I won’t go into all he’s accomplished, but a major one was withdrawing from the IRAN nuclear deal – which as it now turns out now has the major countries of Europe understanding with and agreeing about that decision, based on Iran’s latest missile tests…

      He may not be “a policy wonk.” But, he clearly understands where the threats to America and the free world are – Iran, China, North Korea, AND Russia. Trump has been harder on Russian than any President since Reagan.

      Equally important to America is is understanding that the “hollowing out” of jobs by allowing them to flee our country (“Those jobs are never coming back” – BHO) was a MAJOR mistake, which working taxpaying Americans now understand. It is going to be a difficult couple of years, as the Democrats do all they can to prevent actual progress on economic issues that affect the middle class, but it will become very clear to workers who is actually working on their behalf.

      …and after almost 2 years, still zero evidence of Trump Russian Collusion…. So much wasted $$$$ that could have been spent on the Opioid problems…..

      …and the “crimes” – and some were actual crimes – had had ZERO to do with Russian Collusion.

      …and, why don’t you and your ilk actually support the complete investigation into areas like the selling of Uranium to the Russians and how millions ended up in a certain foundation? Let’s get all the corruption – no matter which political party they support prosecuted and get back to having a ONE tiered justice system, instead of one for politicians and one for the rest of us?

  6. Rochelle O'Gorman says:

    David, I think you missed the point. I was surprised that a person I would have ignored completely turned out to be someone with whom I have found some common ground. I was surprised that , even though I am aggressively political, I was able to put my anger toward Trump aside and try to be open-minded. (I never had it in me to turn my back on the people I know who voted for Trump.) And I don’t know if this guy, this Republican guy, will remain in my life, but I hated to think I could be so closed-off as to not consider the possibility.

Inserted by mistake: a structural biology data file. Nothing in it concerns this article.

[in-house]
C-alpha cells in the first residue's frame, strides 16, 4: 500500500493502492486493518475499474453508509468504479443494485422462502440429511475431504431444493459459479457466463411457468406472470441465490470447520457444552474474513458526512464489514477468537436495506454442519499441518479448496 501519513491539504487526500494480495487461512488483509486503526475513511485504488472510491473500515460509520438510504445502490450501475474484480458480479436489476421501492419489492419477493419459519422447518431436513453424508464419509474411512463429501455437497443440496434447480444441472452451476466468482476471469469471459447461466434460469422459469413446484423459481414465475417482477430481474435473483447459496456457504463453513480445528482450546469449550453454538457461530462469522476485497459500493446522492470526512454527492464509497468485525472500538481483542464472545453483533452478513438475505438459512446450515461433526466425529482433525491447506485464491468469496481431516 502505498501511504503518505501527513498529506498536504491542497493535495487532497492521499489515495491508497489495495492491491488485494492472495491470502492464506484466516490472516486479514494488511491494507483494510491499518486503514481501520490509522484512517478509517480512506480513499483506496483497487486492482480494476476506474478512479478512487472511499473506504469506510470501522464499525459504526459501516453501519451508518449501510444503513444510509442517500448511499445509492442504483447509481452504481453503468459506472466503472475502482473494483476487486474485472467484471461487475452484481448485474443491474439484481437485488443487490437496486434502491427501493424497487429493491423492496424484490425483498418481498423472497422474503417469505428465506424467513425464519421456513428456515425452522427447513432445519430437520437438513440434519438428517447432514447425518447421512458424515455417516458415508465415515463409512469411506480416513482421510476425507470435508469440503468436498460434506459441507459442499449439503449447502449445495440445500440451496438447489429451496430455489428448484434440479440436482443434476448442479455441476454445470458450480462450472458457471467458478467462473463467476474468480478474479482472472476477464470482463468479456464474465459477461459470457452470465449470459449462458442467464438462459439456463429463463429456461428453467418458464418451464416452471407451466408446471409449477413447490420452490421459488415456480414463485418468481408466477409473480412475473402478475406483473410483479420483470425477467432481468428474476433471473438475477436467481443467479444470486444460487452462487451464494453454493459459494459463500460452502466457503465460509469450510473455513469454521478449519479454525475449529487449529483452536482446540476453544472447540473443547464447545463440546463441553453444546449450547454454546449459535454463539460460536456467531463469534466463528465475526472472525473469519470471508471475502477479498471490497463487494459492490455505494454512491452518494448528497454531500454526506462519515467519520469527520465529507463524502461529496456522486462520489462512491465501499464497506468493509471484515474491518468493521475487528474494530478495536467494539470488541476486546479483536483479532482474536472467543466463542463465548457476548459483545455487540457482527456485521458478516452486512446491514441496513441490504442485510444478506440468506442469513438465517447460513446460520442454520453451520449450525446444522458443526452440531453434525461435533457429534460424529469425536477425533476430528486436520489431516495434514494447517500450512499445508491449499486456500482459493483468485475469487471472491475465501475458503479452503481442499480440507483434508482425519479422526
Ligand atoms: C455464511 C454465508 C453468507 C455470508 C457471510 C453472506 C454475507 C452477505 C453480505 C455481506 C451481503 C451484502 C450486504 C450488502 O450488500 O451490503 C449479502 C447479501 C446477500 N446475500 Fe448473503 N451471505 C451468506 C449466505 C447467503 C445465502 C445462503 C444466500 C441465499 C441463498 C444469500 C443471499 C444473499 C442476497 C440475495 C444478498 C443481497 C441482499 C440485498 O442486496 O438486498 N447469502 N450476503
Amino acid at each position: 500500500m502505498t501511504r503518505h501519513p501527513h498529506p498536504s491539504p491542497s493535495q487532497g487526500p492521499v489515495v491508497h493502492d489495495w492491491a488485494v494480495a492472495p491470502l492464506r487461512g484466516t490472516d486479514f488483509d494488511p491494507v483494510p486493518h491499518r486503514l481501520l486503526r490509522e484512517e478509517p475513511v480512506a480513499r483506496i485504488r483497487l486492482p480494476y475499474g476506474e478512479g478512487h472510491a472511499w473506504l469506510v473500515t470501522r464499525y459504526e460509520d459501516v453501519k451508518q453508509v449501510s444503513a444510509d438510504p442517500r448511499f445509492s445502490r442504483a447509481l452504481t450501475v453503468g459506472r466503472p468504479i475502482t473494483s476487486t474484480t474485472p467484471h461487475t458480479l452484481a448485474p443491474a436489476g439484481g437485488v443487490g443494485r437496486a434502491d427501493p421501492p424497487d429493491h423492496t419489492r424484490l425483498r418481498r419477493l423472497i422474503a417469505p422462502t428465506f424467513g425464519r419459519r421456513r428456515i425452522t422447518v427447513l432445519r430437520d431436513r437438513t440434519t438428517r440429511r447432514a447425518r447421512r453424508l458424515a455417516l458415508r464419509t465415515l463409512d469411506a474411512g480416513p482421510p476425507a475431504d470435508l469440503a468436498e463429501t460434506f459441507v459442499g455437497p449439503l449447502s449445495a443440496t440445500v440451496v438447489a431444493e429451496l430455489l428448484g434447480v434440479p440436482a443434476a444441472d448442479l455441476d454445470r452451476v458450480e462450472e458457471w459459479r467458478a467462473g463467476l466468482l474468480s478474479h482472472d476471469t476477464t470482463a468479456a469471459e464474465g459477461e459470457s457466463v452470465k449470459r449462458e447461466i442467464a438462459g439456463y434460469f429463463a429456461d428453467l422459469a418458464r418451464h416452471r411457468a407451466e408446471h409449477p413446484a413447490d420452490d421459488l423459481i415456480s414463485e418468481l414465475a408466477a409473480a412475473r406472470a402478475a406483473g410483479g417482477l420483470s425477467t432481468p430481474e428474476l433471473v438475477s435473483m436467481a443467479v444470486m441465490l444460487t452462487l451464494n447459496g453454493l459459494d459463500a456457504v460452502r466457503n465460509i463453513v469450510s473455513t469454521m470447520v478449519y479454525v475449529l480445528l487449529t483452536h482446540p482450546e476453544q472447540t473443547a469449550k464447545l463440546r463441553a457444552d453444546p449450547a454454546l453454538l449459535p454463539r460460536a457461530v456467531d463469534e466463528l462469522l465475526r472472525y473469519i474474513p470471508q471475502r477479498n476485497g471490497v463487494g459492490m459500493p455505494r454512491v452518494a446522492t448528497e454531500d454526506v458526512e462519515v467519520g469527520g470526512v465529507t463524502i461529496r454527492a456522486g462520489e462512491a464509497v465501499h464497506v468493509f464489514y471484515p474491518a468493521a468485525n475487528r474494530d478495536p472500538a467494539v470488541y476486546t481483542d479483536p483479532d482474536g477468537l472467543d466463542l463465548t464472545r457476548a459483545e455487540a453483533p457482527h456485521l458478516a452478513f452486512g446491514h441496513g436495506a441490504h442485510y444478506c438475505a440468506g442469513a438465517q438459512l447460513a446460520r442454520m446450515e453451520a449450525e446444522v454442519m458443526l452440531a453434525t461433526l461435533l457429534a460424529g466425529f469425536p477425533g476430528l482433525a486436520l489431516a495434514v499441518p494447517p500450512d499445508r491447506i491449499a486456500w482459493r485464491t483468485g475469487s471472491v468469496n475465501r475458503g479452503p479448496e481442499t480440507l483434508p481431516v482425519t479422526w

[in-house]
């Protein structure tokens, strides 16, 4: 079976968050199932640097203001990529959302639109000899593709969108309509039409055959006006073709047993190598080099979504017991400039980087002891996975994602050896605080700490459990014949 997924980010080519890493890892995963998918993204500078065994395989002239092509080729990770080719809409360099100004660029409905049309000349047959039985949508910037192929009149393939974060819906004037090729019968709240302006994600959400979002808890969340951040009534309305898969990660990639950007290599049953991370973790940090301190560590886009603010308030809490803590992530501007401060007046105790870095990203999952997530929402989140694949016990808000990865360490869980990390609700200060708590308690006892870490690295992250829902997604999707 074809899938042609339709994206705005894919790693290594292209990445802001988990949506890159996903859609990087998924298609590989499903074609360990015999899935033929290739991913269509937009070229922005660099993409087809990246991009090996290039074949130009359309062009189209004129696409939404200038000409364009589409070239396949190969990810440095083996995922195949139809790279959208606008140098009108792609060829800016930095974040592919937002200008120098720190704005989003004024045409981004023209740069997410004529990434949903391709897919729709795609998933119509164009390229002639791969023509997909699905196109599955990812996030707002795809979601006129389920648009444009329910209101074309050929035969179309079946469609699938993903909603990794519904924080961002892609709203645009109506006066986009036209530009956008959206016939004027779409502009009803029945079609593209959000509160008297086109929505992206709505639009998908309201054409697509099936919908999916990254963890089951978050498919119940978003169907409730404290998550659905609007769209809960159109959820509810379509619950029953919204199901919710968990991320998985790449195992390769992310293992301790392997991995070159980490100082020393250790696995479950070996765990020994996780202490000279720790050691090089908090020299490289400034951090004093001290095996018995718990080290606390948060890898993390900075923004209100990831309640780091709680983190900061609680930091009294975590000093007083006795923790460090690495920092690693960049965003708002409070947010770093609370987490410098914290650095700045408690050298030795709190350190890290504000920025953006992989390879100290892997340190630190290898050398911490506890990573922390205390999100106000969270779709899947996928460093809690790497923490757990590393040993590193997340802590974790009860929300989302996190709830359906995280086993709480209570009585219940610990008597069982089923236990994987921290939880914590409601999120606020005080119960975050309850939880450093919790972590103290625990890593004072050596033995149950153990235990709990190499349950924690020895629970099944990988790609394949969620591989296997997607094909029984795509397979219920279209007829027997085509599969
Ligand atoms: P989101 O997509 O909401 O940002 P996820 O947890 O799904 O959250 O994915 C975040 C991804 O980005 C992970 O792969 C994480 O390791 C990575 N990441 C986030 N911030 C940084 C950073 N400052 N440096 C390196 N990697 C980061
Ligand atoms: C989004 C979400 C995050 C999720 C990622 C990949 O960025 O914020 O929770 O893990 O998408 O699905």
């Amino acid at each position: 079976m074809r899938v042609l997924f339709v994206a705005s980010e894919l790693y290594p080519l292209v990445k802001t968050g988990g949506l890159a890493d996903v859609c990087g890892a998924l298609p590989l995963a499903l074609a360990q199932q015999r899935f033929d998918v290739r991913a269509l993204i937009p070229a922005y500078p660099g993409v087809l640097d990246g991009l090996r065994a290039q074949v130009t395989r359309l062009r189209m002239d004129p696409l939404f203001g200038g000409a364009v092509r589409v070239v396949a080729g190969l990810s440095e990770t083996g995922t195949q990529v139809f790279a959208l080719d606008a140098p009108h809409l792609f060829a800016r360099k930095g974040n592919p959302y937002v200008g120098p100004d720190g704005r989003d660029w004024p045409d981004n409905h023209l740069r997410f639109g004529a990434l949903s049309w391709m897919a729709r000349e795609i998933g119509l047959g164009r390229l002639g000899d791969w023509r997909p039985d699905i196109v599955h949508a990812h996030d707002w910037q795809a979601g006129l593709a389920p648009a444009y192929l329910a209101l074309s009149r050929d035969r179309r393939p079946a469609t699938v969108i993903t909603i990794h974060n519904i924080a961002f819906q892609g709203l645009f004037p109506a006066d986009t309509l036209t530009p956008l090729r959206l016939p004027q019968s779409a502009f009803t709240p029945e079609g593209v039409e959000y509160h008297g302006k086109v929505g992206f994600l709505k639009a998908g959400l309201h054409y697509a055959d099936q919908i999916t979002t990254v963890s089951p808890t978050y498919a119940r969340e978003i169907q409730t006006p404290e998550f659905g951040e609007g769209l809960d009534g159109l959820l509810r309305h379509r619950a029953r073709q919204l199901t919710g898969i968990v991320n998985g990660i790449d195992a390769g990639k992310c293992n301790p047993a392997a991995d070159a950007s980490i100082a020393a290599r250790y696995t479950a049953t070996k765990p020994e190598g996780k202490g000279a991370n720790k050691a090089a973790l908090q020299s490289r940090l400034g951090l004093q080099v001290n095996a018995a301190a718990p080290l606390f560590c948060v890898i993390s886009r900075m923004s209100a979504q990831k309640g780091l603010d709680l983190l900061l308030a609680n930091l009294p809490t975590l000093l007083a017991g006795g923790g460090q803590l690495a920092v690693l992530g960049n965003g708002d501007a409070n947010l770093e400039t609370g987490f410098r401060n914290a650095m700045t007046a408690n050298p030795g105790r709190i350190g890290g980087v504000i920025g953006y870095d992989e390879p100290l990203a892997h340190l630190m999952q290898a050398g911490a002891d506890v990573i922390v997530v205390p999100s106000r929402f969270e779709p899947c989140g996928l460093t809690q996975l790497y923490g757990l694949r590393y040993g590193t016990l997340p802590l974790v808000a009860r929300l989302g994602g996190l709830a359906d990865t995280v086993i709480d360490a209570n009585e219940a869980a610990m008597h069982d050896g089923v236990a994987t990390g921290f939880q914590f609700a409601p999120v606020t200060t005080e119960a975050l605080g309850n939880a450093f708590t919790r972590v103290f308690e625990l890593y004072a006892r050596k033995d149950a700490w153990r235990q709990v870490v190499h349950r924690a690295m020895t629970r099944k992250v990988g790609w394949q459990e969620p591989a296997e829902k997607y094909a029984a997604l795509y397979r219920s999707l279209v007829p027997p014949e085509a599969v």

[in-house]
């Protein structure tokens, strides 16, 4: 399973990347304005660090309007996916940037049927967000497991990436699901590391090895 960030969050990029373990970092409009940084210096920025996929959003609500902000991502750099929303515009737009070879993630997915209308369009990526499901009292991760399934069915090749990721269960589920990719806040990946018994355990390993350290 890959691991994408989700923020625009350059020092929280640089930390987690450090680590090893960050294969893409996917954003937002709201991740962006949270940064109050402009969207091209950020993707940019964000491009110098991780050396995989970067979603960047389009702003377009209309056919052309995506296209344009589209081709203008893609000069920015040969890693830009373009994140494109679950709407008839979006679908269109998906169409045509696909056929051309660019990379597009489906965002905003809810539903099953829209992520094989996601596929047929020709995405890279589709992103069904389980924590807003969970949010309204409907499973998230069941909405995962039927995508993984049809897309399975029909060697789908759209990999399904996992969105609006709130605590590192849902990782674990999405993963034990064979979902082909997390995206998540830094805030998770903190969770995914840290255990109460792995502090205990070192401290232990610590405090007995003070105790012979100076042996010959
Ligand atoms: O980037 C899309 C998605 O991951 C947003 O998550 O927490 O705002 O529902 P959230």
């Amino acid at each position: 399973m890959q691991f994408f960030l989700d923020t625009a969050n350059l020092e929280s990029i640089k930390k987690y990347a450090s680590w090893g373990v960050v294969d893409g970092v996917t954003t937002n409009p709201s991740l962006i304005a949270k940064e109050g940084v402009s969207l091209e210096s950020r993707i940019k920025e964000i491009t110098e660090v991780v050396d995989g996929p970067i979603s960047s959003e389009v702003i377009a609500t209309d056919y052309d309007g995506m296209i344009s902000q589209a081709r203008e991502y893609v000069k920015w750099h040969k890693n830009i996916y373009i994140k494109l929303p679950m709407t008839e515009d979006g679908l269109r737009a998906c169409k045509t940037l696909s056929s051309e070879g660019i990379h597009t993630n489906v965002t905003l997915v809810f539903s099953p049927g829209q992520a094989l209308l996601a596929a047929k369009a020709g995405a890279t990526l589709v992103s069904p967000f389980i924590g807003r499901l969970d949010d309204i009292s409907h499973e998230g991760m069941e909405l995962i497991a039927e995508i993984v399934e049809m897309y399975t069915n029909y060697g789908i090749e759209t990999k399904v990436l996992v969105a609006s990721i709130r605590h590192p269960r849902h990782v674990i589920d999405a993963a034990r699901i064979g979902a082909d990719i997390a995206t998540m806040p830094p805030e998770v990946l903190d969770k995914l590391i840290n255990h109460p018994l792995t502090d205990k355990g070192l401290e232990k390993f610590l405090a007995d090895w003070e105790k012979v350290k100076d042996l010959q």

1. Carl Stewart says:

      Ms. O’Gorman—-

      Your dilemma is an interesting one and probably much more common than people are willing to admit. “What do I do with those real feelings of affection towards someone who I disagree with on almost all social and political matters?” But I have the same question for you as I do for Mr. Balfanz. Does your new “flame,” for want of a better word, agree with Donald Trump that there are good people among neo-Nazis? If he does agree, is that not a deal-breaker for you?

    2. Jim Balfanz says:

      Well said, Rochelle.

    3. David Schecker says:

      Rochelle, I did not miss your point. I accept that you are a good-hearted, open-minded person who does not want to be judgmental against Trump-supporting friends (new or old) who may have other fine personal qualities. But perhaps you missed my point: why would you want to find “common ground” with someone who continues to support the immoral liar in the White House? Surely at this point, no one can be unaware of the evil and the threat to our democracy that Trump embodies, unless they are besotted by the propaganda spewed out by the Trump minions on Fox News. Anyone who supports Trumpism adds to its power. And those who fraternize with Trump’s supporters become enablers themselves, tacitly conveying the message that support for Trump is just another political choice. I could not do that with my Trump-supporting friend. Instead, with a heavy heart, I chose to shun him. Perhaps my act will give him pause and create the opportunity for him to reconsider his views; perhaps not. But if he chooses to stick with Trump, then at least he’ll know he’s on his own.

  7. George Grumbach says:

    I wonder if the adage, “Lie down with a dog and you will get up with fleas,” applies to the relationship under discussion and provides the answer.